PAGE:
Managing Stress During A Crisis
With over 960,000 cases in 180 countries, the world has not experienced an extensive crisis such as Coronavirus in decades. Several new policies have been implemented by nations to fight the battle against the novel Coronavirus. Subsequently, this has significantly and rapidly altered the manners in which we used to live, whether it is in a social, professional, personal or academic environment. This has given rise to several emotions – confusion, anxiety, sadness, frustration, helplessness to name a few. All of these emotions are under the umbrella of stress.
Stress management is at the pinnacle of importance in time of a crisis. A mind riddled with stress, fear and panic will hinder us from being productive and having a positive mental health.
Working virtually can be lonely, distracting and lethargic. Therefore, the first step is to establish an organised work routine.The more orderly you are, the easier it becomes to tackle work-related issues. It is advisable not to be tempted by the laid-back characteristics of remote work sessions. This will make it harder to get back into rhythm after the crisis. Having a distinguishable work-life balance will also help in creating healthy boundaries.
Try to have a similar structure as you would if you were going to work. Preserving normalcy to the best possible extent is fundamental for stress resilience.
Some tips would be to establish priorities for the day, have a separate table for work purposes, have a proper meal at a designated time, try not to work in your pyjamas (however tempting it may be) and lastly after finishing your tasks leave the table and relax in a different space.
The second step is to not practice social distancing, but only physical distancing. Although face-to-face conferences are impossible during the lockdown, technology offers us a viable remedy. It is necessary to increase communication virtually to preserve the team-spirit which may be lost during self-isolation. This is especially important if you are in a position of responsibility such as the manager of a company or human resource responsible to build trust and empathy. This can be done through a ritual of briefing, checking-in, breaks and feedback. You should let them know that you care. Using reassuring language is the first step. If resources are available, Employee Assistant Programs (EPAs) where workers can call directly and privately could be a great option. It can be greatly beneficial to use corporate culture during a crisis to help your employees.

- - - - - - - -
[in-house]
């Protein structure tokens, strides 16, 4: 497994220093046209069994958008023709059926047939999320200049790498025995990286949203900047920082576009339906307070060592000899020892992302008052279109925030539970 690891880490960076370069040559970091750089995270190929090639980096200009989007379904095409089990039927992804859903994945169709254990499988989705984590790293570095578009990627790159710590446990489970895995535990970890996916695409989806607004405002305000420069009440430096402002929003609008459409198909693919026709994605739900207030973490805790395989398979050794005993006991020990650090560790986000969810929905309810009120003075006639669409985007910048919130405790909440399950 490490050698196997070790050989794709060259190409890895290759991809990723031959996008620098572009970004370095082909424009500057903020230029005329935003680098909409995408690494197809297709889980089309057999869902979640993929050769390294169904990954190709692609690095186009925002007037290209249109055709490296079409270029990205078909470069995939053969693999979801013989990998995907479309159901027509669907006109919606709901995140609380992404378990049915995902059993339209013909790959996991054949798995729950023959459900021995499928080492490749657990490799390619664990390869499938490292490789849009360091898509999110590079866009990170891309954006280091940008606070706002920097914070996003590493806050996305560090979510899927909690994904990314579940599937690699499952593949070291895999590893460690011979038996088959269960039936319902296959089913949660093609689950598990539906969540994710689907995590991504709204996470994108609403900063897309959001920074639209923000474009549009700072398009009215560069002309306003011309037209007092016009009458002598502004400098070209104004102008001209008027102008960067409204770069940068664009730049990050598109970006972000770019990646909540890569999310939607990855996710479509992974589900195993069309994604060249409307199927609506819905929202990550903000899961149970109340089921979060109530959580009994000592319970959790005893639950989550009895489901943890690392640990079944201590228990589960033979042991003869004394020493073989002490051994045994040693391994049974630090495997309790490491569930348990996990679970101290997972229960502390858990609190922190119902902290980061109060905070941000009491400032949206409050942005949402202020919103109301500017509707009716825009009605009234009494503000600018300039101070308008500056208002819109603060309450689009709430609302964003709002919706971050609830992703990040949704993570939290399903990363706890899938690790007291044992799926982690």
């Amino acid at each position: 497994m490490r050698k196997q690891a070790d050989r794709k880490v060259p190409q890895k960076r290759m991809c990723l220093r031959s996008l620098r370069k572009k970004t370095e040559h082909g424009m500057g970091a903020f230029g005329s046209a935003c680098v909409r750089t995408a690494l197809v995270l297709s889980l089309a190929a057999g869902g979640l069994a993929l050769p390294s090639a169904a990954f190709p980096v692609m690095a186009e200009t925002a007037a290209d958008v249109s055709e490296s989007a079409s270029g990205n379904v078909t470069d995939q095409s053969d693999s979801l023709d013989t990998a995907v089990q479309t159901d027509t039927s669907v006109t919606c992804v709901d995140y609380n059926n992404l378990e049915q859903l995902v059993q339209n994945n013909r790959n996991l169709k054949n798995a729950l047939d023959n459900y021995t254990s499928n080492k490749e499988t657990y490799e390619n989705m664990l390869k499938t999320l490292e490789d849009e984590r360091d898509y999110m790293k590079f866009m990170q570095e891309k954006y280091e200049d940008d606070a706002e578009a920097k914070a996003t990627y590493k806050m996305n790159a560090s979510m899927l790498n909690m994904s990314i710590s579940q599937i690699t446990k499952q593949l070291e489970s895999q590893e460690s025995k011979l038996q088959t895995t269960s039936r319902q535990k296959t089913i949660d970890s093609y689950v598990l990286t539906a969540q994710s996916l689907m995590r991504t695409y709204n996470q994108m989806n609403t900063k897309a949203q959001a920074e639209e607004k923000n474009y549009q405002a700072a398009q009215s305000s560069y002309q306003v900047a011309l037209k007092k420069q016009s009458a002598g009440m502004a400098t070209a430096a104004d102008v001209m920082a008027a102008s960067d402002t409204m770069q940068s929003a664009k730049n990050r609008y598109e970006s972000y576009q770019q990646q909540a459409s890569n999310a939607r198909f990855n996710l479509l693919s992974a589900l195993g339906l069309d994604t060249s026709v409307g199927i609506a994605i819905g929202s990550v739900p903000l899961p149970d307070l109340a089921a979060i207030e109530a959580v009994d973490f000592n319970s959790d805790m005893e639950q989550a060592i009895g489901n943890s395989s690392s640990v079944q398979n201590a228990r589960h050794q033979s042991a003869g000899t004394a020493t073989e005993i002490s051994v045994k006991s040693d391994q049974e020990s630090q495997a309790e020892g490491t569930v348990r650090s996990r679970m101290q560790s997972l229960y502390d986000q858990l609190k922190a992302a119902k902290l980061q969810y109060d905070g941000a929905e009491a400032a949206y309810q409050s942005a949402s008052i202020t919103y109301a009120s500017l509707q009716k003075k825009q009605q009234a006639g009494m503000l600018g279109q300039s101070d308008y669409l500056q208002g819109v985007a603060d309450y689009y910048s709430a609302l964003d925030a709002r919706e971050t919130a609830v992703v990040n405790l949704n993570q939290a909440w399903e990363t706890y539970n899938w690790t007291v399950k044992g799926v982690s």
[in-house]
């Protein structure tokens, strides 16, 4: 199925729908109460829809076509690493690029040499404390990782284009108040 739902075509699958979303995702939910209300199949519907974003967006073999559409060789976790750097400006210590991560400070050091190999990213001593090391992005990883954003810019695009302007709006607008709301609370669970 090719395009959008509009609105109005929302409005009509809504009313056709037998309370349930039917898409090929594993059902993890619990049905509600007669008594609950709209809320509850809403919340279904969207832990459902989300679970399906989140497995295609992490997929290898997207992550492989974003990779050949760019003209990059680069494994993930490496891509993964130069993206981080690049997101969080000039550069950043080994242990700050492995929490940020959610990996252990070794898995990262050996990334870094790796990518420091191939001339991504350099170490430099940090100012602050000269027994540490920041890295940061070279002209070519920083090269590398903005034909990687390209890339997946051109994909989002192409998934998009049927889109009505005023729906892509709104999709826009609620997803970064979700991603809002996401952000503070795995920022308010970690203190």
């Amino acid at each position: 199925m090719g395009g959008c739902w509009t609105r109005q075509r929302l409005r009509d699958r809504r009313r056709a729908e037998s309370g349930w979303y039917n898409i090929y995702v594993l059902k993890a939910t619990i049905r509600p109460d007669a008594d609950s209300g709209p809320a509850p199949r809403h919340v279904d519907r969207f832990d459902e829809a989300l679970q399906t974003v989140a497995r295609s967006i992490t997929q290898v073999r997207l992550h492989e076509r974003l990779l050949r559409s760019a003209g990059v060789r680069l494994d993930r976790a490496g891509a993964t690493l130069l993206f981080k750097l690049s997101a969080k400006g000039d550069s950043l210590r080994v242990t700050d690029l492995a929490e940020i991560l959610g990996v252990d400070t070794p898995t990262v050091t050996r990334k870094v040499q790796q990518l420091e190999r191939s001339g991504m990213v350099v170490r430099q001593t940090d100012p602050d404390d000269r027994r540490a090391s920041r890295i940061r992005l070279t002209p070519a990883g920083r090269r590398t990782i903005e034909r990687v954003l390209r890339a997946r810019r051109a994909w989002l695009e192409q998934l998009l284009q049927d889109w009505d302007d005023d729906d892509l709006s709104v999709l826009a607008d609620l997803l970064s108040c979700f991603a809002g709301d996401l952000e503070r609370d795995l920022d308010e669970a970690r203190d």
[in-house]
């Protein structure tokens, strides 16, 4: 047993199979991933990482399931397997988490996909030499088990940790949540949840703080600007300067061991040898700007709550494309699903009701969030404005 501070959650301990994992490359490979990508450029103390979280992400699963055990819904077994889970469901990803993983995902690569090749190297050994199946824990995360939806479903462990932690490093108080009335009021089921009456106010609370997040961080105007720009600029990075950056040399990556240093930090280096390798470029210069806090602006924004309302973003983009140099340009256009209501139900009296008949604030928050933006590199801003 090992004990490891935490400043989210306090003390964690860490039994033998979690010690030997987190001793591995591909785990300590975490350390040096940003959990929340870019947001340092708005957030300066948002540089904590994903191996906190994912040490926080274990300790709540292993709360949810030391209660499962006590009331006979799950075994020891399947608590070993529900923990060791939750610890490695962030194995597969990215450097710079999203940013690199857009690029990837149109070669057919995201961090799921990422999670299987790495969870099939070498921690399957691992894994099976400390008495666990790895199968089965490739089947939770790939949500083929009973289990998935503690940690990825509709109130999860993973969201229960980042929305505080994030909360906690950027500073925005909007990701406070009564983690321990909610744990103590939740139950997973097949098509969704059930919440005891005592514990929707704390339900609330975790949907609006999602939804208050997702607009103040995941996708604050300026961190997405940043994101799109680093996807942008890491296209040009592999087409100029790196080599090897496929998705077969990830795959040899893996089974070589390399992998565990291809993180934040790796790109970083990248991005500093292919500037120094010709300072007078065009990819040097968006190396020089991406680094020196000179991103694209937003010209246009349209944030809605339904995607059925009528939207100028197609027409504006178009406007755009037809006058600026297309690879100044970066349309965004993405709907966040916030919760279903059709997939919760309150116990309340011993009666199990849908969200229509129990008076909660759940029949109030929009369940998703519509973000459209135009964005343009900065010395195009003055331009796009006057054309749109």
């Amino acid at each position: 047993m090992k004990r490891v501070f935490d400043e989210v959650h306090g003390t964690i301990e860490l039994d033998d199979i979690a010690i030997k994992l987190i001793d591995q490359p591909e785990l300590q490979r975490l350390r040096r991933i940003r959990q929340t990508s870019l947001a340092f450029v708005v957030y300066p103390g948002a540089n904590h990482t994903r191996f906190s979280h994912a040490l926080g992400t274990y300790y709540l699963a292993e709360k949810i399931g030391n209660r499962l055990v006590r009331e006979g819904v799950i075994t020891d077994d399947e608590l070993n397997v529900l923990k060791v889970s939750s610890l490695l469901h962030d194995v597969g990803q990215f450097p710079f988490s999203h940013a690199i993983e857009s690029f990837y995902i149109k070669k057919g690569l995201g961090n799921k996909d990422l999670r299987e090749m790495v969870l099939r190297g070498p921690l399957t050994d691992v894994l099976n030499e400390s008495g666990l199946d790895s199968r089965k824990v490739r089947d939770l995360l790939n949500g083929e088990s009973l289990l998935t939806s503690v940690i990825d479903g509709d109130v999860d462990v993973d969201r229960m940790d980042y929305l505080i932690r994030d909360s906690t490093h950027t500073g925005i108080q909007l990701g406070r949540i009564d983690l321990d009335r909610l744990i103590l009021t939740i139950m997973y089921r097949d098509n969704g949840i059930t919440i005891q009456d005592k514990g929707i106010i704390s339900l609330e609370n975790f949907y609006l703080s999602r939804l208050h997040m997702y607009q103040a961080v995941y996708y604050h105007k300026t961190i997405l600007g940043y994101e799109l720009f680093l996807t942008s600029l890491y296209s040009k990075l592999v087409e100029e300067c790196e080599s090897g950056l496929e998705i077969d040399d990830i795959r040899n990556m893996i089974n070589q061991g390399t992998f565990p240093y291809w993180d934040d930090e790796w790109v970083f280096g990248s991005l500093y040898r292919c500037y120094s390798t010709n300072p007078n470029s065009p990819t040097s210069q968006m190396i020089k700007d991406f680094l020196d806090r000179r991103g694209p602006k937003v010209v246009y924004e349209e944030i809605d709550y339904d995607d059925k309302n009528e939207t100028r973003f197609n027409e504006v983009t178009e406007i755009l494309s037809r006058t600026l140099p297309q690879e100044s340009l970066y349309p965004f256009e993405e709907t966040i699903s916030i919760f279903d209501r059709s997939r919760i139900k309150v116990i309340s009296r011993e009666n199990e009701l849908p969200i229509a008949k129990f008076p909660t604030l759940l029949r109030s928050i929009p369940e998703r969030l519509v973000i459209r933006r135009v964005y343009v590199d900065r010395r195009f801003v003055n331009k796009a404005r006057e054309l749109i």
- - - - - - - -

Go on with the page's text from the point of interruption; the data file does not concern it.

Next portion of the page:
Secondly, leaders in the professional sphere should strive to be transparent. This can be done for example by discussing coping mechanisms, governmental health protocols and company hygiene policies. Information is the best weapon against anxiety. However, remember not to overwhelm them by repeating unfortunate information several times a day.
Transparency also extends to discussing possible outcomes for the employees in case of changes in the workplace during the crisis. The world is plunged into uncertainty and the effect of it is global stress and misinformation. The same could apply to your work environment as employees may have reduced motivation or partake in gossip or overwork themselves,all of which can lead to extreme stress.
In such desperate times, it is imperative to nurture work-place compassion. This would not only reduce stress at work, but refrain from it spilling to your personal time as well. Request the employees to take small breaks, and switch off after work. This creates a wholesome stress management code of conduct that is inclusive of not only you but also your colleagues/employees.
It is necessary to remember that the Coronavirus crisis will soon be over, and these challenging times will teach us effective stress management techniques as an individual and as a unit. By effectively managing stress you can improve your professional life while also taking care of your mental health.